Whales out of water

Why they belong in the wild


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CAPTIVITY. Though Orca whales are the main attraction of parks like Sea World, bringing awestruck children and families from all across the country, these animals should not be kept in captivity. The physical and mental affects of confinement are extremely harmful to the orcas, and are causing many to die out fast. “I think that unless the aquarium or park is purely based on rehabilitation, it should not have any captive animals,” said Kasey Lowe, 10.

The spectators teeter on the edge of their seats as the water ripples in silence. The excitement is palpable, and a small girl sits with her thumb in her mouth, her eyes wide. All of a sudden, a massive orca whale emerges from underneath, performing two flips in the air while showering the crowd with a light mist. It plunges back into the water as the toddler shrieks with joy and claps her sticky hands together. Most people have a similar experience while witnessing the beauty of these creatures. 

But do these people know that the orca is miserable? That his whole life has been drastically altered, just to entertain people like them? That the greed of organizations such as Seaworld have taken priority over the well-being of these gentle giants? 

For over a century, killer whales have been captured from their haven in the wild to serve as our entertainers in captivity. They flip, twirl, splash, and dance for millions of people every year, as a chorus of ‘oohs’ and ‘aahs’ pour out over every little trick. But the peaceful appearance of the animal is merely an illusion; these whales are put through tremendous hardships and terrible situations causing a wide variety of complications.

There are many adverse physical effects of captivity. As one of the fastest, largest, and smartest predators on the planet, these sea creatures need plenty of exercise to stay physically healthy. “Many orcas travel over 100km (62 miles) every day,” said scientist Melissa Hogenboom as per BBC America.

   With a tank the size of a basketball court, they cannot even come close to this number. Research shows that an orca would have to circle their tank about 1,400 times to get the equivalent amount of exercise. Without this exercise, killer whales become lethargic and can sometimes fall into unusual torpors. In addition to this, countless captives have been seen with their dorsal fins flopped over after a period of time spent in parks.

According to Swimmingfree, 30-100% captive orcas have dorsal fin collapse due to the fact that the small tanks that they inhabit cannot fit their basic needs.

Instead of swimming about, the animals spend a majority of their time resting on the surface in their tanks; they only have a choice of swimming in circles the entire day. These movements cause fin atrophy, and eventual collapse. In contrast, less than 1% of wild orcas exhibit fin collapse, showing these harmful effects are ones of captivity and are not common at all in their natural habitat. 

Fights also break out, which leaves many of the creatures injured, and some even try to escape their enclosures. They have scars, worn down teeth, and rake marks across their bodies from being mistreated by other whales, and this can contribute to the heightened mortality rate.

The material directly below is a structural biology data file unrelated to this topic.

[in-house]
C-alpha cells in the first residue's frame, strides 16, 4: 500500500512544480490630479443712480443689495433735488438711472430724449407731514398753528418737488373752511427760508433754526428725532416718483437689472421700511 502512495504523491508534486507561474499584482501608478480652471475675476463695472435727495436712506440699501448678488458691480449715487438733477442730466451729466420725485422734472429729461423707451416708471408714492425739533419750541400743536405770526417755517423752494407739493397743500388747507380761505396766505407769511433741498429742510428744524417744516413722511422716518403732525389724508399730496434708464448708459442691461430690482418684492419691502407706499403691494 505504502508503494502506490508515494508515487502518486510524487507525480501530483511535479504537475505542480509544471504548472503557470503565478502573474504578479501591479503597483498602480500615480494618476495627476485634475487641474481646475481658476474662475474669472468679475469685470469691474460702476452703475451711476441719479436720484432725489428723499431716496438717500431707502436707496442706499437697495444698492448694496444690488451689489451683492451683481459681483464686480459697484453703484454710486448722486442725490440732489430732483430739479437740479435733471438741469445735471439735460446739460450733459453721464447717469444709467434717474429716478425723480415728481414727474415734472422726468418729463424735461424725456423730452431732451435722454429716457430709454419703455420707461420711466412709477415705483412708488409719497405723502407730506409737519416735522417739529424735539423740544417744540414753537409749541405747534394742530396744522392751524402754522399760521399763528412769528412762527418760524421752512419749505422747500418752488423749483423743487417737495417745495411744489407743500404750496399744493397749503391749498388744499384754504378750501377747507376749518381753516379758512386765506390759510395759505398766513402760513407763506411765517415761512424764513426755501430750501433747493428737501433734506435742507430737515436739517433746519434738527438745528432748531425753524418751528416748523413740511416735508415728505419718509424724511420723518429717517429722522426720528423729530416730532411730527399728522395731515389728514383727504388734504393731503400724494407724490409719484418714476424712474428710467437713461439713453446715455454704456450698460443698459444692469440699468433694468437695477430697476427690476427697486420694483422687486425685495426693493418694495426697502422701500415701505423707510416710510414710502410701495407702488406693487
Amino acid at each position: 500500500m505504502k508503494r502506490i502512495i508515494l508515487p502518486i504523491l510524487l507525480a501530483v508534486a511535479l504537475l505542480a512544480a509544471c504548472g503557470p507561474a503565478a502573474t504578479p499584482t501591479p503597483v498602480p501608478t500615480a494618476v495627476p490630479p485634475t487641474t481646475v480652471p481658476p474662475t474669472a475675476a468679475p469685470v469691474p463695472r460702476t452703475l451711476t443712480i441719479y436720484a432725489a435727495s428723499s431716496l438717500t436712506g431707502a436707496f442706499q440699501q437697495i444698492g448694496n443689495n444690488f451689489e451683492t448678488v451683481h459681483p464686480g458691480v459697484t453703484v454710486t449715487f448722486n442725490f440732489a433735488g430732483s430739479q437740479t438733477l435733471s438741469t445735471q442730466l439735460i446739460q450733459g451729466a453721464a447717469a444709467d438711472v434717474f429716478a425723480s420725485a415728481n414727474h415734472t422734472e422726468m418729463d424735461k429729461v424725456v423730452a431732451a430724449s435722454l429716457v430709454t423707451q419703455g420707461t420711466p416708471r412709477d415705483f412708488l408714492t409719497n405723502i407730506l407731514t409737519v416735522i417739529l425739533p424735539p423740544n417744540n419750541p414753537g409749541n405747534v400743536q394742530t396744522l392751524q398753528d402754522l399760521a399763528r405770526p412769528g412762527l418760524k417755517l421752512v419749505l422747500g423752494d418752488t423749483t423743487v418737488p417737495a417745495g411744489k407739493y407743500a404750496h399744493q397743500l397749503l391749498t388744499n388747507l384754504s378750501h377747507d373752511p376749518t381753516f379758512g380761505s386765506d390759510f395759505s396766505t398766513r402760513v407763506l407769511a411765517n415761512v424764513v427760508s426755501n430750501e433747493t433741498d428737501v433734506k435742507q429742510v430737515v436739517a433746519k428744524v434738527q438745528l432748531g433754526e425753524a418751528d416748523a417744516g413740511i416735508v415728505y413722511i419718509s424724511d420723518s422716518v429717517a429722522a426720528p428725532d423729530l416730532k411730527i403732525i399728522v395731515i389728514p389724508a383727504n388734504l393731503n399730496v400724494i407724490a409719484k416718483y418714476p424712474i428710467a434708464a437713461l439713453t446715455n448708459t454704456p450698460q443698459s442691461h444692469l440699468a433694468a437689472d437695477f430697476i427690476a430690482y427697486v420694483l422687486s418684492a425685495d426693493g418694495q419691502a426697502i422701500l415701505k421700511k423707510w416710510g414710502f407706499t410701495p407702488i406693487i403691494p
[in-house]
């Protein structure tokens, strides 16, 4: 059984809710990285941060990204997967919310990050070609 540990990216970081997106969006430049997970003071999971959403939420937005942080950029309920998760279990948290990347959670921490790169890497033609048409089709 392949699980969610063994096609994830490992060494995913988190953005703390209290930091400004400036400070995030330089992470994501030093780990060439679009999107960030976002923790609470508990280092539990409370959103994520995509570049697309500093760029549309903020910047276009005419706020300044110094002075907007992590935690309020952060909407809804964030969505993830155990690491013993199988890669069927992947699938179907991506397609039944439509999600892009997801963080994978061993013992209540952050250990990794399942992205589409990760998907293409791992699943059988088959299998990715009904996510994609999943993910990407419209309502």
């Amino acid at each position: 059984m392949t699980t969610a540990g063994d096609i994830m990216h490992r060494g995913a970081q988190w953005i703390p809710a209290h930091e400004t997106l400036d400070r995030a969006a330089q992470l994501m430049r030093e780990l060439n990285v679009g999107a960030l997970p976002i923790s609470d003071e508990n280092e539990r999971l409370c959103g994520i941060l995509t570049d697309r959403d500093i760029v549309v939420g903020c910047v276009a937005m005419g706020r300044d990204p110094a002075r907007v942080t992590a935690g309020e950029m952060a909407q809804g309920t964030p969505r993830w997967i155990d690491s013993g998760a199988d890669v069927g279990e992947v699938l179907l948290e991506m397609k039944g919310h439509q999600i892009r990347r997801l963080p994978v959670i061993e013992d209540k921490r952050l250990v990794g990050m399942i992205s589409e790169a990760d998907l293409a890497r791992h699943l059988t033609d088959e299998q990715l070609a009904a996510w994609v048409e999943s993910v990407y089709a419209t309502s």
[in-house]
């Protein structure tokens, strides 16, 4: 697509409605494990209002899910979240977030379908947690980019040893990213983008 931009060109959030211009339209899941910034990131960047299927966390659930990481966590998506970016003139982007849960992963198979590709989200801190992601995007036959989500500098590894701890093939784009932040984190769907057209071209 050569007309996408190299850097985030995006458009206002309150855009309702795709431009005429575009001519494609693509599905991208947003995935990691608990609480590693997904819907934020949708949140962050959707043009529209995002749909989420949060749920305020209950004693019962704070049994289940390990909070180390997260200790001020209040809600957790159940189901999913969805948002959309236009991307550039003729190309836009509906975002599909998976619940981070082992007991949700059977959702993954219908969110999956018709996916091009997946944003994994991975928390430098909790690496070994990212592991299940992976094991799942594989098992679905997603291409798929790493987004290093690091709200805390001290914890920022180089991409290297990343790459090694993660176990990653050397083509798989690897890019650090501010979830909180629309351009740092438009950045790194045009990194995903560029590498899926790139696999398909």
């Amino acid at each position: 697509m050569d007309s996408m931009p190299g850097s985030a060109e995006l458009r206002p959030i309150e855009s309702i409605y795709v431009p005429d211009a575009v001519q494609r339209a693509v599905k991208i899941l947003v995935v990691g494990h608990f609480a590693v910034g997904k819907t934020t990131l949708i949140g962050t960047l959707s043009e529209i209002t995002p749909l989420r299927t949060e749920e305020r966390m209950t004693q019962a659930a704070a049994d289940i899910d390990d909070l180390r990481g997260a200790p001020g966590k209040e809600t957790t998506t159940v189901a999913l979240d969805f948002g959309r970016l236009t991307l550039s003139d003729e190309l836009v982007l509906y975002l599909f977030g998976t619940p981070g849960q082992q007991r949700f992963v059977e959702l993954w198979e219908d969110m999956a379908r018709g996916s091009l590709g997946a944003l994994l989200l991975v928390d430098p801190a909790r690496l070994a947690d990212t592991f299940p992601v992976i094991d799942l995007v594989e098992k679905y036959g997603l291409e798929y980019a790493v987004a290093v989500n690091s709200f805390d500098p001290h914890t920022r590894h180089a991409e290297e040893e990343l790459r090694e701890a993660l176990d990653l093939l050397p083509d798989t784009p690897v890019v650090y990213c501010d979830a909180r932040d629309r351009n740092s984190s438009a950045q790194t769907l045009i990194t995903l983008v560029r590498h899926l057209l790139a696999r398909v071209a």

“Wild males typically live for about 30 years but can live up to 50 or 60… females usually live up to 50 but can live up to 100,” said the National Oceanic and Atmospheric Administration. In Seaworld however, this is not the case. Statistics show that males often live to be 17 while females have a span of 29. This dramatic difference is solely because of one pure fact; these animals are far too large to be cooped up in an aquarium.

Staying in captivity affects the creatures mentally as well. Orca whales live in large families in the wild, known as pods, which can consist of up to 50-100 whales. This populated community creates a diverse way of communication and interactions. In fact, the whale brains are four times larger than human brains, and even have an extra part in their mind. 

Not only do they have similar brain structures to humans, but they also have an extra part of the brain that we do not even possess. Because their connection with their pod is shattered upon capture, the animals tend to shut down this part of their brain, which in turn leads to terrible consequences, like boredom, psychosis, compulsive behavior, compromised health, obsessive-compulsive disorder, and even death.

If all of these conditions are the results of human greed, then you would think that parks would try to soothe this pain, right? This, in fact, is far from the case. 

Many parks admit to permitting the use of psychoactive drugs to stimulate the whales instead of providing them with family members to soothe the pain of captivity. Though these side effects of confinement are extremely harmful to orcas, there have also been instances of human harm as well. 

According to the Whale and Dolphin Conservation, there have been over 100 aggressive acts made towards trainers as well as spectators during the long course of confinement, in addition to 4 deaths.

So have I convinced you? 

Orca whales should not be confined to such small spaces in theme parks for our enjoyment. The negatives far outweigh the positives. So then why are whales still being captured? Why are they still being used for entertainment? Why are they still expected to be confined to a glass box instead of their true habitat? 

When will the lives of majestic, innocent, beautiful creatures, ever take priority over man’s need for money and entertainment? 

Until these majestic mammals are free from captivity, we will never be at peace with ourselves. Is that a burden you are ready to bear?